Montessori Philosophy

Dr. Maria Montessori believed that education is a process of discovery.  Children will discover ideas on their own if given the right tools.  Confidence and self-esteem grow from this process of observation and discovery.  As students become able to teach themselves, they become self-reliant and personally responsible.

In their early years, children develop an emotional, intellectual, physical and social foundation.  Concentration, independence, self-discipline, and a sense of order and responsibility are prerequisites for becoming productive citizens of the world.  Our goal is to encourage the development of responsible and caring people who can direct their lives and contribute to making the world a better place.

The Montessori Method provides a carefully prepared environment of learning materials and experiences.  We group students in mixed-age classes allowing them to interact with other children on a variety of intellectual and social levels.  Teachers facilitate the learning process by directing the children toward meaningful activity through which they discover and develop their interests and abilities and experience the outcome of their choices.  Children’s House Montessori’s goal is to encourage children to become independent, self-reliant students who take a lifelong responsibility for their own education and development.

Is Montessori for all children?

The Montessori system has been used successfully with children between ages two and a half to eighteen years. Because of its individualized approach, it is uniquely suited to an intercultural environment, where children of many backgrounds are grouped together.

Is the child free to do what they choose in the classroom?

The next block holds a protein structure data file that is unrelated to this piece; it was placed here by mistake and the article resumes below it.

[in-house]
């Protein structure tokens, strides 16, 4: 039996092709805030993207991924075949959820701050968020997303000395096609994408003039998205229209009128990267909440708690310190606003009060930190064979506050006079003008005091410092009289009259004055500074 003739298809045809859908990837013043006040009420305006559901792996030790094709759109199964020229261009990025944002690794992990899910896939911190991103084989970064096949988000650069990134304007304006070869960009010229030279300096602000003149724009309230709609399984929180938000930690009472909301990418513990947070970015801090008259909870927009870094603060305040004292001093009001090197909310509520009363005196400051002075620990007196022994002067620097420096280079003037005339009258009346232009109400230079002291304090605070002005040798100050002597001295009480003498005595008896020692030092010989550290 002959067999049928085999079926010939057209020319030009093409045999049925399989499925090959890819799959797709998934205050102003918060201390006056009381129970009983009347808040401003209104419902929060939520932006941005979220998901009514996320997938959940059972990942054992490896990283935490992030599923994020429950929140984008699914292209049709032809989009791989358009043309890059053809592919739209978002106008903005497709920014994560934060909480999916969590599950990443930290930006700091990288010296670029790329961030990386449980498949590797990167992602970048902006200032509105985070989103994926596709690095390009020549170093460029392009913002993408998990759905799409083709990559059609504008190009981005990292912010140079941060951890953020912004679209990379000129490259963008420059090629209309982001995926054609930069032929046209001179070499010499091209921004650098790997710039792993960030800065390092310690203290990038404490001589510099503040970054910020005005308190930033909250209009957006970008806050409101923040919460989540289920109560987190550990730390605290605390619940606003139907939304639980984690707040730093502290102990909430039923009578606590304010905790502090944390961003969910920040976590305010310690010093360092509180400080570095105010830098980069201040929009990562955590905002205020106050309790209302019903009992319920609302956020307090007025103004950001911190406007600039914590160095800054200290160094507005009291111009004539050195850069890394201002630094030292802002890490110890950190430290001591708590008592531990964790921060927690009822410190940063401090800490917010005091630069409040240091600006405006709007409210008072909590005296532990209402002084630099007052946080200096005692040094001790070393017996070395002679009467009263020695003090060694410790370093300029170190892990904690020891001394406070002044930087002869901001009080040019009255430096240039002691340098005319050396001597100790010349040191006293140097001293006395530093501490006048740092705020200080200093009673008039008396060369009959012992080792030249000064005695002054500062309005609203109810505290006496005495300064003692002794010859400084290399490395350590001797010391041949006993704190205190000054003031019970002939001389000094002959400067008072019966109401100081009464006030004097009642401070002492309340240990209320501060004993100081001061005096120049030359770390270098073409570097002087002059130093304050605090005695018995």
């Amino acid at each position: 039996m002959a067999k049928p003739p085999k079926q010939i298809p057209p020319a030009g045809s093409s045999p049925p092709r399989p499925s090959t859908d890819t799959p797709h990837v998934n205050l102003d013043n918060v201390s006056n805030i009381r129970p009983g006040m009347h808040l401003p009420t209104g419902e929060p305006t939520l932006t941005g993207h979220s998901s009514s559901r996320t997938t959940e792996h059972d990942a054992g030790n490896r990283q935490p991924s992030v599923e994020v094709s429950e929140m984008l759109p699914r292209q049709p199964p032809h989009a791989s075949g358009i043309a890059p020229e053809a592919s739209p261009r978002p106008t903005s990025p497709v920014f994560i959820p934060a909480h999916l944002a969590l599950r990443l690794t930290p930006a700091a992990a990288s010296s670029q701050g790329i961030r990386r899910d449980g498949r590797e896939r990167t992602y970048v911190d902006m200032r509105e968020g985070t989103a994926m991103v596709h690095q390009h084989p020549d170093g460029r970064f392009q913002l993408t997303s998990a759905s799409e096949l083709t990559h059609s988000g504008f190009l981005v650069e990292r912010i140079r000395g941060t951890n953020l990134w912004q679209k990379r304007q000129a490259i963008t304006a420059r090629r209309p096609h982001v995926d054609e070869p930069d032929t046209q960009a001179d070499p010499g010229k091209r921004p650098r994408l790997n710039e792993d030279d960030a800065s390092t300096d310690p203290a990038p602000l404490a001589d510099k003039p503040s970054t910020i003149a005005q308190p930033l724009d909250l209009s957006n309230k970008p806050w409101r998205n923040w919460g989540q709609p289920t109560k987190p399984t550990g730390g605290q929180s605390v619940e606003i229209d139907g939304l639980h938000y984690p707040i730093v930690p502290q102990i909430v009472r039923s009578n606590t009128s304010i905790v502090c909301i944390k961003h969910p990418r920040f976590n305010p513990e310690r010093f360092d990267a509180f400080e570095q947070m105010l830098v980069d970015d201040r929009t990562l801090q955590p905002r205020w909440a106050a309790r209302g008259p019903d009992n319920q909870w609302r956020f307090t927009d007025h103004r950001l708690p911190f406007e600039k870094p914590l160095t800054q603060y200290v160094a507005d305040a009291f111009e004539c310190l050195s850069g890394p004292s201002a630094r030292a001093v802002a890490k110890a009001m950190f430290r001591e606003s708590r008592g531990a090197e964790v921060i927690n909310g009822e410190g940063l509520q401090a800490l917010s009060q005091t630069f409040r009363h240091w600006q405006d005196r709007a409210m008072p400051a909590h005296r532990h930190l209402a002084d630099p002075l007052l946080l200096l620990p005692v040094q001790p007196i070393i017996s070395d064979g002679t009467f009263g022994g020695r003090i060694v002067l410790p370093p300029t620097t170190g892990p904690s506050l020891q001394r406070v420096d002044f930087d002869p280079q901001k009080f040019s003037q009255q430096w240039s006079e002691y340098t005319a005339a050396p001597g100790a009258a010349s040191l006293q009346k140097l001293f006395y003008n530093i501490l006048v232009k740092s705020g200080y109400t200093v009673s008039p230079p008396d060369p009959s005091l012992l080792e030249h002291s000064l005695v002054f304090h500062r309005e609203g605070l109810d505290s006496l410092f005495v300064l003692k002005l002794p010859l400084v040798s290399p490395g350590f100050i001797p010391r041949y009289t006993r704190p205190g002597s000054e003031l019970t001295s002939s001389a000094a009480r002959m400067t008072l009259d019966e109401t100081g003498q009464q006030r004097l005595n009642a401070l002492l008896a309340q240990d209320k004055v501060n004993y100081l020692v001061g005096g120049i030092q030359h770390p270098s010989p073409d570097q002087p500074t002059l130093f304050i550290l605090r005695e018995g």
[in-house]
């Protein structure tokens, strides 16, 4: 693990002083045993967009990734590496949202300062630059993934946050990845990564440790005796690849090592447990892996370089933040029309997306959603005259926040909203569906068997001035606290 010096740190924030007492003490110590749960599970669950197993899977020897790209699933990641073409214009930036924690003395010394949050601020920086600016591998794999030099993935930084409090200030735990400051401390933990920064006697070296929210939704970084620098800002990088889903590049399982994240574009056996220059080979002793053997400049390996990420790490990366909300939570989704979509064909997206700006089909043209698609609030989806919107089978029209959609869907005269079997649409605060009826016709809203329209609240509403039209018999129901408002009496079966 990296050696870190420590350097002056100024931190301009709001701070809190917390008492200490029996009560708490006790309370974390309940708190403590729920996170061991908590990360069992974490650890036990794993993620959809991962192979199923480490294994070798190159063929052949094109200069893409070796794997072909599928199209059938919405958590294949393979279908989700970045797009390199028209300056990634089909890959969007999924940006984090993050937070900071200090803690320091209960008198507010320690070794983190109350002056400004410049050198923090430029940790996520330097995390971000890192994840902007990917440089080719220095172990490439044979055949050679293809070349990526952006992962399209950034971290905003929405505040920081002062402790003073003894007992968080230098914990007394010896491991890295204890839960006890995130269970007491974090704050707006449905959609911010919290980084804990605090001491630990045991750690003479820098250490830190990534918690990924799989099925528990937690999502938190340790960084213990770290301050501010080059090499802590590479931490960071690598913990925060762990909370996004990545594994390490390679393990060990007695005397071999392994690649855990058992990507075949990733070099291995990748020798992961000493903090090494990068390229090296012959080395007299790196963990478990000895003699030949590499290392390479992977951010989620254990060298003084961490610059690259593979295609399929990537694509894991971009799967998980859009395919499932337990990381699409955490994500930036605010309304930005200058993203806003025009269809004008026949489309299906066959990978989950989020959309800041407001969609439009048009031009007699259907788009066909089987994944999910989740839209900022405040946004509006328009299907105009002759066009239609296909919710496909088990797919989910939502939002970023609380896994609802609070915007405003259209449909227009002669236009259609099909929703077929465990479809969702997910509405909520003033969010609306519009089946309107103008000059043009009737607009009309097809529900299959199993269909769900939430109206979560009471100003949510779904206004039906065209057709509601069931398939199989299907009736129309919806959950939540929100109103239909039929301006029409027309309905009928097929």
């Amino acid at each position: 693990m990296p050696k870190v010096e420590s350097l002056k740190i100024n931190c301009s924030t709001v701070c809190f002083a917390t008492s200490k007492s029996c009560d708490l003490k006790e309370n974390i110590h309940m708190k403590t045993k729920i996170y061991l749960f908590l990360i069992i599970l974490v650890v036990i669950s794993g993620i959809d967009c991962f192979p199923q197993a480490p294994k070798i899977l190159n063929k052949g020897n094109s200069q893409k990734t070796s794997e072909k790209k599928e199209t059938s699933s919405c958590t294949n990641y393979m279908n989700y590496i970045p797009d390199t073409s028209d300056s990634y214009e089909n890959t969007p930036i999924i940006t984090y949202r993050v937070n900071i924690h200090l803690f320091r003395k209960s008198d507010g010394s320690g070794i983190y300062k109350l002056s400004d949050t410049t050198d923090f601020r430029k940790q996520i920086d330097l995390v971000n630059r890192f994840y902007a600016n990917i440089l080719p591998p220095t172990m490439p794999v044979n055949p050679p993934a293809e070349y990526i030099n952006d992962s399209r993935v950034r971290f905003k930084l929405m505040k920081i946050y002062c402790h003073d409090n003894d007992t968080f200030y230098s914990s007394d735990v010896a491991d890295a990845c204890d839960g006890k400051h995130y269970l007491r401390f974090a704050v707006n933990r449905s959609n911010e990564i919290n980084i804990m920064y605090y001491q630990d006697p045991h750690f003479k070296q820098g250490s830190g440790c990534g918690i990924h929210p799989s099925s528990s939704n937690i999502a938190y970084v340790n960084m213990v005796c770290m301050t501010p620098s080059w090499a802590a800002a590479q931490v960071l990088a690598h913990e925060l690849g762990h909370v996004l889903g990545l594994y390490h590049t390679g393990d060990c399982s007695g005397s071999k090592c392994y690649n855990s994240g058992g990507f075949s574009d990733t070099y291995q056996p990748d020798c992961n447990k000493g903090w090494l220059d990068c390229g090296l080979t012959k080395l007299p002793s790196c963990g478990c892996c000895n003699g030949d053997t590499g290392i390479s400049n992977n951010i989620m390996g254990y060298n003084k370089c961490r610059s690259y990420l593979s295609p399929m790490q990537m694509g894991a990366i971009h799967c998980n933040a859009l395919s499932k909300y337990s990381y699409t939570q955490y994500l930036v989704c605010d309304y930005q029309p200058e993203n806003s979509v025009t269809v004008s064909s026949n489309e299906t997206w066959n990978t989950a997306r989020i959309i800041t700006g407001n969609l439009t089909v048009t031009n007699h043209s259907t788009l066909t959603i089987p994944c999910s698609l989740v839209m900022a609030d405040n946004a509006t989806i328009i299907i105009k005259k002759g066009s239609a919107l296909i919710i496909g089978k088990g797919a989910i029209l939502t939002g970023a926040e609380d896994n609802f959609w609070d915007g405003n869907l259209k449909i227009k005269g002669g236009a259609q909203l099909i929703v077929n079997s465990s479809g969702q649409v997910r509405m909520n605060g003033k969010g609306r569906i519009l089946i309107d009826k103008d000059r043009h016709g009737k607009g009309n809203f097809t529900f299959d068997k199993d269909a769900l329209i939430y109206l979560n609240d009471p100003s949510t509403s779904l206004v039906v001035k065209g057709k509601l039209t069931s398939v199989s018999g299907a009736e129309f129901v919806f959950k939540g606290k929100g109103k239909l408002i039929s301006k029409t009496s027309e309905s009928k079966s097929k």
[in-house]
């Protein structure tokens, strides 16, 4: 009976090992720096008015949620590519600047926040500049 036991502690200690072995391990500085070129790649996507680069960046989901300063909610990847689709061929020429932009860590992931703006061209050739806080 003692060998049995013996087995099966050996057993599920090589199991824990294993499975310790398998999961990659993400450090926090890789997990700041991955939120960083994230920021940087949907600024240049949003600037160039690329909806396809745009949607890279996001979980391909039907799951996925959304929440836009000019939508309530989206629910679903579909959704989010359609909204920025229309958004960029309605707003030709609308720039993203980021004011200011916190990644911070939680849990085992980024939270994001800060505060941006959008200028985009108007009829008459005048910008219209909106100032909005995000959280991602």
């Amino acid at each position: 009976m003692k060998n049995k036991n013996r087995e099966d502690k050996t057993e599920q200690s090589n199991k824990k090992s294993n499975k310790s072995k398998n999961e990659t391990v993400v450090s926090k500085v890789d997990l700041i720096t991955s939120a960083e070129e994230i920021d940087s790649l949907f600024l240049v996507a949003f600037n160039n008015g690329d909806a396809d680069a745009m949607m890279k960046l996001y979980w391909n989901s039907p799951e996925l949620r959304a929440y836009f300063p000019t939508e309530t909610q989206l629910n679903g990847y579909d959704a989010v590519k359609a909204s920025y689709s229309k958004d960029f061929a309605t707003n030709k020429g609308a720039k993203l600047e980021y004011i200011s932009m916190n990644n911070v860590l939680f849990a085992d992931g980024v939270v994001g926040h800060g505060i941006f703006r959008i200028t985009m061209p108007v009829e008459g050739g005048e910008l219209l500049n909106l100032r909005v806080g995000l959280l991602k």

The child is free to move about the classroom at will, to talk to other children, to work with any material whose purpose he understands or to ask the teacher to introduce new material(s) to them. They are not free to disturb other children at work or to abuse the equipment that is so important to their development.

What does the teacher do?

The teacher is working with individual children, introducing materials and giving guidance where needed. One of her primary tasks is careful observation of each child in order to determine their needs and to gain the knowledge she needs in preparing the environment to aid the child's growth. Her method of teaching is indirect in that she neither imposes upon the child as in direct teaching nor abandons them as in a non-direction in which the child themselves has indicated they wish to go and she actively seeks ways to help them accomplish their goals.

What does it do for the child?

Observers of Montessori children have described them as having developed self discipline, self-knowledge and independence as well as enthusiasm for learning, an organized approach to problem solving and academic skills.

What happens when children go from a Montessori class to a traditional class?

Most children appear to adjust readily to new classroom situations.  In all likelihood this is because they have developed a high degree of self-discipline and independence in the Montessori environment and because of the adaptability of young people in general. 

Sample of our Daily Schedule

8:30-8:40 a.m. Children get dropped off and gathering circle
​8:40-10:30 a.m. Individual and group work period
10:30-10:50 a.m. Closing circle
10:50-11:00 a.m. Transition to outdoor play
11:00-11:30 a.m. Outdoor play
11:20-11:30 a.m. Morning only children pick-up
11:30-12:30 p.m. Lunch for children who stay (with lunch parents)/Staff lunch/Planning period
12:30-12:40 p. m. Afternoon children drop off and gathering circle
12:40-2:30 p.m. Individual and group work period
2:30-2:50 p.m. Closing circle
2:50-3:30 p.m. Outside play
3:20-3:30 p.m. Pick-up

Our Educators

 Our Philosophy and Daily Schedule